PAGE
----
Sorry!! The article you are trying to read is not available now.
Thank you very much;
you're only a step away from
downloading your reports.

Meet Athenahealth's Jonathan Bush: The Provocateur of Health Care IT


After starting his company in his 20s, the CEO takes aim at big dog Allscripts as the companies compete for doctors who need to update their practices and records.

In the esoteric world of health care information technology, Jonathan Bush is a rabble-rouser.

Bush, the CEO and co-founder of software maker Athenahealth (ATHN), takes direct aim at his competitor Allscripts Healthcare Solutions (MDRX) and that company's CEO Glen Tullman. Bush's message: Athenahealth's web-based model works best for doctors who need to electronically store medical records, run their practices and meet government requirements.

The 42-year-old Bush pokes his rival to help foster the idea that Allscripts, which sells physical software, is a behind-the-times player, while Athenahealth is the more nimble and cutting-edge competitor. He compares last year's $1.3 billion merger of Allscripts and rival Eclipsys to "a woolly mammoth dating a dinosaur."

"The freaking Internet is finally coming to health care, and it's going to be big," Bush says sarcastically.

Can Bush, who started his company 14 years ago, back up his talk? Each quarter this year, Athenahealth delivered revenue growth of more than 30% and (non-GAAP) profit margins that average about 63%. On a comparable basis, Allscripts boasts an also healthy margin just under 50% and sales growth below 12%. Even with announced plans to spend more money on business investment next year -- a move that trims profit, Athenahealth still looks to report margins above 60%.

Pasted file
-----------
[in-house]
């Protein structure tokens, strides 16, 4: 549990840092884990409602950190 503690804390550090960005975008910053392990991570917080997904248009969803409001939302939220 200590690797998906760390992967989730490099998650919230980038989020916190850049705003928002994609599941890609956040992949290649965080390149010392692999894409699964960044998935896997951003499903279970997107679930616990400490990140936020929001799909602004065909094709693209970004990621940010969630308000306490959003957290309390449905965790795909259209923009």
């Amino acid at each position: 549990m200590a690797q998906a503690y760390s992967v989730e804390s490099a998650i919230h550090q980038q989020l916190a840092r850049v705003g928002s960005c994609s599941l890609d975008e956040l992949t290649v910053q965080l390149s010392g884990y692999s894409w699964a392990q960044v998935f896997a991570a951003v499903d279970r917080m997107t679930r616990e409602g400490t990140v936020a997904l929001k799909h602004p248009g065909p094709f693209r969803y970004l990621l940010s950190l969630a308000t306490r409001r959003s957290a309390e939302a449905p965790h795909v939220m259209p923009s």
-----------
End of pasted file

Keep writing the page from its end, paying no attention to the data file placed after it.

Investors are taking note. Though Athenahealth's shares dipped after the spending plan was announced last week at an investor meeting, the company's stock is up 20% this year, trading at $49.21 Thursday morning. Allscripts shares are down 8% this year, trading at $17.71 Thursday.

Allscripts has a $3.4 billion market cap, which is twice as big as Athenahealth's. Through nine months this year, Allscripts reported sales of almost $1.1 billion vs. Athenahealth's $231.6 million. Bush says his rival has a sales force that is more than twice the size of his own (about a third of Athenahealth's sales are completed over the phone). That said, the CEO relishes the underdog, upstart image. He refers to Allscripts as an "Orwellian bureaucracy."

To illustrate the Orwellian point, Bush pranked Tullman at a health care conference two years ago. According to Bush's account, both CEOs were scheduled to talk at the event but Tullman chose to appear on an overhead monitor because he couldn't attend the conference in person. When Tullman's face popped up on the large screen, Bush came running out on stage wearing a pair of red running shorts and reenacted Apple's (AAPL) 1984 Macintosh commercial. He threw a Nerf football at the screen. Tullman declined to comment through a spokeswoman.